Finally, beloved, whatever is true, whatever is honorable,
whatever is just, whatever is pure, whatever is pleasing,
whatever is commendable, if there is any excellence
and if there is anything worthy of praise, think about these things.
Philippians 4:8 (NRSV)

I hope you have enjoyed our last four weeks in the book of Job as much as I have. It has been too long since I’ve engaged that text, and I found really digging into Job’s story has helped me get a clearer picture of how I relate to God. All-too-often I become frustrated, or disheartened, by the news and what I see going on in the world around us. Job’s story, however, helps to remind us that, although we are not in control, we live in a world of both heartbreaking suffering and heart-stopping beauty. I am reminded that our role isn’t to be in control of the universe, that is God’s job. We are called to live fully in this world, trusting in God’s love and abundance.

One thing I have found through the years and been reminded of frequently in recent days, is that in many ways our focus determines our reality. In other words, we tend to notice the things we are looking for in life. So, if we think that the world is a dog-eat-dog place, where people trample others for their own selfish gain, that is what we will experience. If, on the other hand, we believe that people are basically good and look for a way to help others, that is what we will find as well.

That’s what Paul is saying to the Philippians as he concludes his epistle to the church. Paul encourages the church (and encourages us) to think about what is good and noble, pure and pleasing. This is not a denial of the very real heartache in the world today. Rather it is a conscious choice to focus on what is good and uplifting. Because, that is where we will find God at work. God is in the midst of our pain, yes, but when we look with eyes focused on what is good, we will see how God’s presence is redeeming that pain and transforming the brokenness.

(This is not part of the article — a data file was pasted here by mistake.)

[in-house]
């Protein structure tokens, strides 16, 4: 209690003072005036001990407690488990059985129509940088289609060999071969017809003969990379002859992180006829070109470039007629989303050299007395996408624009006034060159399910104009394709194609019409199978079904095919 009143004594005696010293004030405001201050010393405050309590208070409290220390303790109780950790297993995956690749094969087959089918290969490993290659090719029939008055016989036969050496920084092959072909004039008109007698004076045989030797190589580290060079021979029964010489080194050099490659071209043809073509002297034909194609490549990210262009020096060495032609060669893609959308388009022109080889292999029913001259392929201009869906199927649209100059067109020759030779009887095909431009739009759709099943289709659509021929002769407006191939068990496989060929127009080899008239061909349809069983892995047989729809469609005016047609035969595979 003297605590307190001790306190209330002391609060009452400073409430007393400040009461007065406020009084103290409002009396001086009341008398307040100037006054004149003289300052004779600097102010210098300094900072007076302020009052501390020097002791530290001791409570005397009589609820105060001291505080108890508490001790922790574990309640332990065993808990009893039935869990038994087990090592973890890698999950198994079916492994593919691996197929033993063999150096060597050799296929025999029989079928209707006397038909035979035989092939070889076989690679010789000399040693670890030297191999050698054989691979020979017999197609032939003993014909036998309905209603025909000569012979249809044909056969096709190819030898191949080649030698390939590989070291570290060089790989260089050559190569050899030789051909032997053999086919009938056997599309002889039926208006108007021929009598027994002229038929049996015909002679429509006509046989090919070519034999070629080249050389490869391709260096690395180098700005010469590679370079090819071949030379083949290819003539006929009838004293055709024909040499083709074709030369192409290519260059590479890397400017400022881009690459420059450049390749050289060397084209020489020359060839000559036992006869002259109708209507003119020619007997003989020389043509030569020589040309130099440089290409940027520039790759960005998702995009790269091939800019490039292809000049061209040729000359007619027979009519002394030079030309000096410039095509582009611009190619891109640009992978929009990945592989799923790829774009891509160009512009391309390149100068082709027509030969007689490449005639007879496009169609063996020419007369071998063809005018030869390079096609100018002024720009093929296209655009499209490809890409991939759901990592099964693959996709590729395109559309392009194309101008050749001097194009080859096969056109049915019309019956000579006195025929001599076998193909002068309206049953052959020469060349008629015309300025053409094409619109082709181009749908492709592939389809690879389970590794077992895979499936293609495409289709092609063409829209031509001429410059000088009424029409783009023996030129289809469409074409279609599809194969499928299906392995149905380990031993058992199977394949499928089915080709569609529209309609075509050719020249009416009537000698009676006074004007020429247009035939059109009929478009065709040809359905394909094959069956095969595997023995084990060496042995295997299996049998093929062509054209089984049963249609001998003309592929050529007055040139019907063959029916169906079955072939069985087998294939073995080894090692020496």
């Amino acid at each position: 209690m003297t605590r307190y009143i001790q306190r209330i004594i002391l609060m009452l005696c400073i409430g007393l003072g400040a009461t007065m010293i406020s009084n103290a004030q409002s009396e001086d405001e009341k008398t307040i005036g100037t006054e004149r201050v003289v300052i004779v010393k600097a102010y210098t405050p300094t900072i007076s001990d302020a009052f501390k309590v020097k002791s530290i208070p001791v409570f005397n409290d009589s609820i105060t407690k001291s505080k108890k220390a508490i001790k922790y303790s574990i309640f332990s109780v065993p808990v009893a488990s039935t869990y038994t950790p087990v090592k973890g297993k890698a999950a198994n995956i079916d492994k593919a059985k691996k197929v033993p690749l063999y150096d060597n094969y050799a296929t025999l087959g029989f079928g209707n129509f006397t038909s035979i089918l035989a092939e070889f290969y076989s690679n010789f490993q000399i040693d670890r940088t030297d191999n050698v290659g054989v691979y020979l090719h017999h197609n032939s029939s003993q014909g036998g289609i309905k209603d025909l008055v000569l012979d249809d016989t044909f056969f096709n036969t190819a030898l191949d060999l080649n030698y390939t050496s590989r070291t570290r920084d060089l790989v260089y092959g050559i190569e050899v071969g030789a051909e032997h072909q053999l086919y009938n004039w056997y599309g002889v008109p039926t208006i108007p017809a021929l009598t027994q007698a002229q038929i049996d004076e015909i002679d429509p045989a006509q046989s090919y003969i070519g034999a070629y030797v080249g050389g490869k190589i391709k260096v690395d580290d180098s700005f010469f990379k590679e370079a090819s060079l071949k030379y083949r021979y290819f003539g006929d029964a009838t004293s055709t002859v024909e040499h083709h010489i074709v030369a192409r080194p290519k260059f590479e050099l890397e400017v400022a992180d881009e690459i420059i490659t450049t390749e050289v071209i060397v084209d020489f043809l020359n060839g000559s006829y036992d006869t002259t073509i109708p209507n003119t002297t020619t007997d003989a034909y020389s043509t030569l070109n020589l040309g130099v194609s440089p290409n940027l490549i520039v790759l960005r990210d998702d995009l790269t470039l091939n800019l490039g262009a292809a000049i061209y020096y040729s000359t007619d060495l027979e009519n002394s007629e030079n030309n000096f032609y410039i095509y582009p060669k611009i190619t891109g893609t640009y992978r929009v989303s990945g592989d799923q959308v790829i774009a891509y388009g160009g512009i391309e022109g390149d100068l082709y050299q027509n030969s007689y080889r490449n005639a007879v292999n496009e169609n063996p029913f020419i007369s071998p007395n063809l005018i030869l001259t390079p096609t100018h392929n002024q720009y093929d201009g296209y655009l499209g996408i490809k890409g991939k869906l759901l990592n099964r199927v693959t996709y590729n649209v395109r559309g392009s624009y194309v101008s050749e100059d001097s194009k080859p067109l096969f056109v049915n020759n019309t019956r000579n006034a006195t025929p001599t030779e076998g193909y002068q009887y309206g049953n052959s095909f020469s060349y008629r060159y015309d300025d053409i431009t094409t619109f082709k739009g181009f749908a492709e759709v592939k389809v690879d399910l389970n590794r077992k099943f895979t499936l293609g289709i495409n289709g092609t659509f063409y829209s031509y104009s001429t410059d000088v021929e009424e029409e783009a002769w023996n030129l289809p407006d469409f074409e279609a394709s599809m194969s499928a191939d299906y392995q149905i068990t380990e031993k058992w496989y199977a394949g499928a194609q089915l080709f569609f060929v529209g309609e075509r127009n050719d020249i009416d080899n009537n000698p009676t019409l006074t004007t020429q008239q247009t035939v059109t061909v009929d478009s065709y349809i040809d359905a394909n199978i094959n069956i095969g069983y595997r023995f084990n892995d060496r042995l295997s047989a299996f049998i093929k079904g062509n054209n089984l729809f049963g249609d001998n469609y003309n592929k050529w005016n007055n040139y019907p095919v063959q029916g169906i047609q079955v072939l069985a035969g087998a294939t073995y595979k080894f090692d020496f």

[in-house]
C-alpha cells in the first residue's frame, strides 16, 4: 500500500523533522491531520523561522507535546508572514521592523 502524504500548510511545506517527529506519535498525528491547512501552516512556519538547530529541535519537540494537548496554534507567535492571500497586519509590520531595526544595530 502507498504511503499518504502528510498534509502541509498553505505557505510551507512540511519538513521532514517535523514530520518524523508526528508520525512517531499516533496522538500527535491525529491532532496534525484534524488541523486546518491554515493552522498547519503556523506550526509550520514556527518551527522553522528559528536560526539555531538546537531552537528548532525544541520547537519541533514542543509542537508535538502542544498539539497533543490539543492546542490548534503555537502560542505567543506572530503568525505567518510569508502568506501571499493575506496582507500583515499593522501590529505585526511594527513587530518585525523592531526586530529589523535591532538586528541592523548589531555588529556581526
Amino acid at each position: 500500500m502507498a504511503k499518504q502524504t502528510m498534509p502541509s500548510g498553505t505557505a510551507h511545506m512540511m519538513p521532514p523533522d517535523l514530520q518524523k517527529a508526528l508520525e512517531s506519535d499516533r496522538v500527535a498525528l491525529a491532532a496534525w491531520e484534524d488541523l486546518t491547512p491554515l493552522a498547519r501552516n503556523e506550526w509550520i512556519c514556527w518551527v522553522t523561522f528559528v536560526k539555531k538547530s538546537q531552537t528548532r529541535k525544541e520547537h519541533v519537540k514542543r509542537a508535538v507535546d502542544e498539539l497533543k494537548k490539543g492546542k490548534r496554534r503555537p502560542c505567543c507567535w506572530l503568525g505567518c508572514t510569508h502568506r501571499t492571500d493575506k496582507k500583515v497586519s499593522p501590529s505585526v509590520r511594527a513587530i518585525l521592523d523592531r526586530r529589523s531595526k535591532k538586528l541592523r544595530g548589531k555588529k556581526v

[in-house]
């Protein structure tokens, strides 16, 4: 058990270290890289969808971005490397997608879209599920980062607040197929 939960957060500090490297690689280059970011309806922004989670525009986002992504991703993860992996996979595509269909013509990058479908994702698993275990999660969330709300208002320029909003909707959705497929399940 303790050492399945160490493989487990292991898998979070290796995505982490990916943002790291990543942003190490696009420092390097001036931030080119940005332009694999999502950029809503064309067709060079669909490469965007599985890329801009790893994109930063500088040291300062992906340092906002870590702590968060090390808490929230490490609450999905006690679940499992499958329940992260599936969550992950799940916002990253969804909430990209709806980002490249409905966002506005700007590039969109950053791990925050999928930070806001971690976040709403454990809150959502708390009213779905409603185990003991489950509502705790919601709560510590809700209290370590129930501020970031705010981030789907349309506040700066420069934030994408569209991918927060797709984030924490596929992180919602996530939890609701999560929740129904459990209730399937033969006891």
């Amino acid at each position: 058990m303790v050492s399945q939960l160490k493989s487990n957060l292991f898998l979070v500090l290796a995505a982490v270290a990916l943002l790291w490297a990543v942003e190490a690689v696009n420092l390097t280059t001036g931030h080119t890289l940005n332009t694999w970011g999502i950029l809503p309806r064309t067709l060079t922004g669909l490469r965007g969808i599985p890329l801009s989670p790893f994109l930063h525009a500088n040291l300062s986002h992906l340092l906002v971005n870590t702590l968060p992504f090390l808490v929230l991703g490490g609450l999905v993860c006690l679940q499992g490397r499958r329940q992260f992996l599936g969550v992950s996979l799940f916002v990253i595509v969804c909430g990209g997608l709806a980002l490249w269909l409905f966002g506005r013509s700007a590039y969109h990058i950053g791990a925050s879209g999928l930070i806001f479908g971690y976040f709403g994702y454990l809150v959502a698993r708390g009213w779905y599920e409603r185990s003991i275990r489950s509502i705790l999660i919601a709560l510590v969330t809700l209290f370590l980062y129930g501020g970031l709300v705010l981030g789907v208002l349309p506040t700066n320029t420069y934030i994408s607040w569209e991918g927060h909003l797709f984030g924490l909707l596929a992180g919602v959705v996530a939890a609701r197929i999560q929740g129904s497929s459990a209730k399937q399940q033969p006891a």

When we follow Paul’s advice or when we lament like Job, we see God and experience God’s redeeming    presence. And as we draw near to God, as we pray for one another and for ourselves, we embark on a journey from death to life. When we place our focus on God, we begin to see and sense God’s presence in unexpected places.

This is not only true in our day-to-day lives, but in the church as well. If you’ve been around a community of faith for any time at all, I suspect you’ve encountered a conflict of some magnitude. Whether it was about how the finances were being used, or the color of paint in the nursery, we tend to be very passionate about our church. That is a good thing. Mostly.

The problem happens when our passion differs from someone else’s passion. Over and over again through my life and ministry I’ve heard the same kinds of things said when that happens. We assume that it is a lack of caring, or that “they” are not as invested in the community as “we” are. Imagine, if you will, what it would be like if instead of looking at the negatives, we searched for the positives. What would it be like if we began with the assumption that it is precisely BECAUSE they care, that we are rubbing one another wrong.

Let’s commit to one another, and to God, to focus on what is true, honorable, just, pure, pleasing, commend-able, excellent, and worthy of praise. As we do, I have faith that God will transform us, both as individuals, and as a community of faith.

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